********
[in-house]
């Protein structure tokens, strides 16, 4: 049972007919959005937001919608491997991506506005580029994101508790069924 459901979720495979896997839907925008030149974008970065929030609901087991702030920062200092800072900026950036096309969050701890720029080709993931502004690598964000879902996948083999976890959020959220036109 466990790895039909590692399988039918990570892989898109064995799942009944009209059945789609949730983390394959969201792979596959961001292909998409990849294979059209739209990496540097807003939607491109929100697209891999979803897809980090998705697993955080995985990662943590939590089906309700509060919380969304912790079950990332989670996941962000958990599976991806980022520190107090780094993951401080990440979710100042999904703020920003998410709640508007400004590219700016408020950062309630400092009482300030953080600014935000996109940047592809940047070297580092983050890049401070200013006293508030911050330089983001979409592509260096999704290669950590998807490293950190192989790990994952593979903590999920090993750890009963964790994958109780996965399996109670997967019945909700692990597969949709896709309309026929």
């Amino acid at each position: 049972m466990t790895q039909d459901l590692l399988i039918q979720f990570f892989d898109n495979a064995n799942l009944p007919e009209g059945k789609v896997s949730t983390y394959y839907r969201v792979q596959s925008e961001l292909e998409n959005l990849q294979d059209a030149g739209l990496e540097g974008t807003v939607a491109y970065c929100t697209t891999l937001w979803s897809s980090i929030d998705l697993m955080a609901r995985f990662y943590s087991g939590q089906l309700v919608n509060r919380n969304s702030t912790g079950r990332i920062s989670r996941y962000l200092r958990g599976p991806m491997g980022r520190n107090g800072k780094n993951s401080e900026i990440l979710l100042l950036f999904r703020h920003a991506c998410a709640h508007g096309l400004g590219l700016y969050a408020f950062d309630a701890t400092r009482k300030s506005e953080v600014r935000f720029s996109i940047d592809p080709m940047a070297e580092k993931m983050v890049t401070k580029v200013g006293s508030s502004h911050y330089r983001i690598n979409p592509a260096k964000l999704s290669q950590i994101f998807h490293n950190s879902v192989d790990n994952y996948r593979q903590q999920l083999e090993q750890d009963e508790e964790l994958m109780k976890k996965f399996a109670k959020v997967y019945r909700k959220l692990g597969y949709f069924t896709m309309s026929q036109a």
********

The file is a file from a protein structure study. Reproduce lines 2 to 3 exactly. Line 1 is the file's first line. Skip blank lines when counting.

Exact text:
């Protein structure tokens, strides 16, 4: 049972007919959005937001919608491997991506506005580029994101508790069924 459901979720495979896997839907925008030149974008970065929030609901087991702030920062200092800072900026950036096309969050701890720029080709993931502004690598964000879902996948083999976890959020959220036109 466990790895039909590692399988039918990570892989898109064995799942009944009209059945789609949730983390394959969201792979596959961001292909998409990849294979059209739209990496540097807003939607491109929100697209891999979803897809980090998705697993955080995985990662943590939590089906309700509060919380969304912790079950990332989670996941962000958990599976991806980022520190107090780094993951401080990440979710100042999904703020920003998410709640508007400004590219700016408020950062309630400092009482300030953080600014935000996109940047592809940047070297580092983050890049401070200013006293508030911050330089983001979409592509260096999704290669950590998807490293950190192989790990994952593979903590999920090993750890009963964790994958109780996965399996109670997967019945909700692990597969949709896709309309026929």
């Amino acid at each position: 049972m466990t790895q039909d459901l590692l399988i039918q979720f990570f892989d898109n495979a064995n799942l009944p007919e009209g059945k789609v896997s949730t983390y394959y839907r969201v792979q596959s925008e961001l292909e998409n959005l990849q294979d059209a030149g739209l990496e540097g974008t807003v939607a491109y970065c929100t697209t891999l937001w979803s897809s980090i929030d998705l697993m955080a609901r995985f990662y943590s087991g939590q089906l309700v919608n509060r919380n969304s702030t912790g079950r990332i920062s989670r996941y962000l200092r958990g599976p991806m491997g980022r520190n107090g800072k780094n993951s401080e900026i990440l979710l100042l950036f999904r703020h920003a991506c998410a709640h508007g096309l400004g590219l700016y969050a408020f950062d309630a701890t400092r009482k300030s506005e953080v600014r935000f720029s996109i940047d592809p080709m940047a070297e580092k993931m983050v890049t401070k580029v200013g006293s508030s502004h911050y330089r983001i690598n979409p592509a260096k964000l999704s290669q950590i994101f998807h490293n950190s879902v192989d790990n994952y996948r593979q903590q999920l083999e090993q750890d009963e508790e964790l994958m109780k976890k996965f399996a109670k959020v997967y019945r909700k959220l692990g597969y949709f069924t896709m309309s026929q036109a």